Why Web3 may Make Market Creation for Biodiversity.

Addressing climate change is one of the most urgent and complex challenges of our generation and the unstoppable force of climate change has led to the loss of biodiversity, such as affecting species, changing species distribution, and increasing species habitat fragmentation. According to the Intergovernmental Science-Policy Platform on Biodiversity and Ecosystem Services (IPBES), an increase in global temperatures of 2°C puts 5% of species at risk of extinction, and an increase of 4.3°C would increase such a percentage to 16%.

There is no doubt that biodiversity is a vital support system for all ecosystems on Earth, and as such it is critical to the livelihood and well-being of our planet and humans. First, biodiversity-supported ecosystems are a source of increased economic value for our societies, whose survival is directly dependent on the food, fiber, medicine, and many industrial raw materials provided by them. Second, biodiversity plays an important role in maintaining soil fertility, ensuring water quality, and so forth. Thirdly, biodiversity helps to mitigate greenhouse gas emissions. It is Nature, from oceans to forests, that absorbs nearly 50% of human emissions of carbon dioxide from the atmosphere, through protecting and restoring the habitats.

Currently, climate change and human activities have been causing aftermaths in biodiversity on a global scale, and IPBES says in a report that the current global rate of species extinction is at least tens to hundreds of times faster than the average rate of the past 10 million years. The average abundance of native species in most major terrestrial habitats has declined by at least 20% since 1900. More than 40% of amphibian species, nearly 33% of reef-building corals, and more than 1/3 of marine mammals are at risk of extinction. The huge economic loss of biodiversity is rather hard to measure, but internalizing the value created by ecosystem services may help change that.

As with climate change, biodiversity is a public good, and a public good is a form of market failure. Biodiversity is non-competitive and non-exclusive. Being non-competitive means that someone's consumption of a public good does not affect others’ consumption. Non-exclusivity means that when someone consumes a public good, others cannot be excluded from consuming that good. Therefore, like the tragedy of the commons, the uncontrolled exploitation of resources and land use by people, in turn, severely damages the biodiversity of the ecosystem.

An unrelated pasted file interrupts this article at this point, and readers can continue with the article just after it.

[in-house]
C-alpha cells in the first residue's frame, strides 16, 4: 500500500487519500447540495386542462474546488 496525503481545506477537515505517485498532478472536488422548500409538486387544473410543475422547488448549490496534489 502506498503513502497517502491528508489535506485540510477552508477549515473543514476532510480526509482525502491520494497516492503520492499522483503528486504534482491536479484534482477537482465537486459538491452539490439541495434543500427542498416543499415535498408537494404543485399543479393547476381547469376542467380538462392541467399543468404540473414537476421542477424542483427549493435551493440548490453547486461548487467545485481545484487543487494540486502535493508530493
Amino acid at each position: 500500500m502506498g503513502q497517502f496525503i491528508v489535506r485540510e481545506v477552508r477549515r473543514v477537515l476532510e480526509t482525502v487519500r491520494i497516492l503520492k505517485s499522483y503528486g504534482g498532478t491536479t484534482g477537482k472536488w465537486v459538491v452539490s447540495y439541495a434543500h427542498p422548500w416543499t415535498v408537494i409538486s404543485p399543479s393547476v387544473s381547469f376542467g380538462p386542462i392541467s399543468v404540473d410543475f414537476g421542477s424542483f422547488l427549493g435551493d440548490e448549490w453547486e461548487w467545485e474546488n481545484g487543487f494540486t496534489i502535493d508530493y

Some are considering biodiversity compensation as scalable commoditized assets, arguing that their conservation and sustainable use would be better secured if biodiversity resources were privatized than open accessed. This means that addressing the biodiversity crisis needs the internalizing the protection costs through regulatory or market-based instruments to incentivize behavior. In reality, many companies have taken action by investing in biodiversity conservation and restoration and entering into agreements with stakeholders, local communities and NGOs to form a voluntary compensation market based on biodiversity compensation.

However, such a market is extremely challenging. Creating or implementing biodiversity compensation mechanisms requires the collaboration of stakeholders, with complex and cross-knowledge processes. Especially requiring the establishment of accurate measurements, reporting and verification (MRV).
Web3 is well suited to address this issue. The core of Web3 lies in a decentralized distributed ledger database that helps verify and track multi-step transactions. In the case of the voluntary carbon reduction market, reimagined finance (ReFi) and decentralized finance (DeFi) have accelerated financial innovation and transaction activation in the carbon market. 

Envision a scenario where the owners of forests are able to access the biodiversity compensation market to obtain a reliable share of income, thus significantly increasing the value of land regeneration, then these farmers will focus their attention onto investing in forestry conservation with being less short-sighted. For a wide range of investors, biodiversity can become a fundable commodity, and participators can secure finance by trading biodiversity tokens, or sell future compensation rights to emerging biodiversity projects.

With the development and maturity of Web3 technology, there is hope for an on-chain ecosystem. By pushing up the price or value of biodiversity, it will increase people’s awareness of biodiversity conservation and generate the emergence of enterprises and projects benefiting for the ecosystem.

Author: WU Qingyang, GAUC Global Youth Ambassador and student at Tsinghua University
Editor: Jeffrey Tykot
Photo:Jacob Colvin

The article reflects the opinions of the author and not necessarily that of GAUC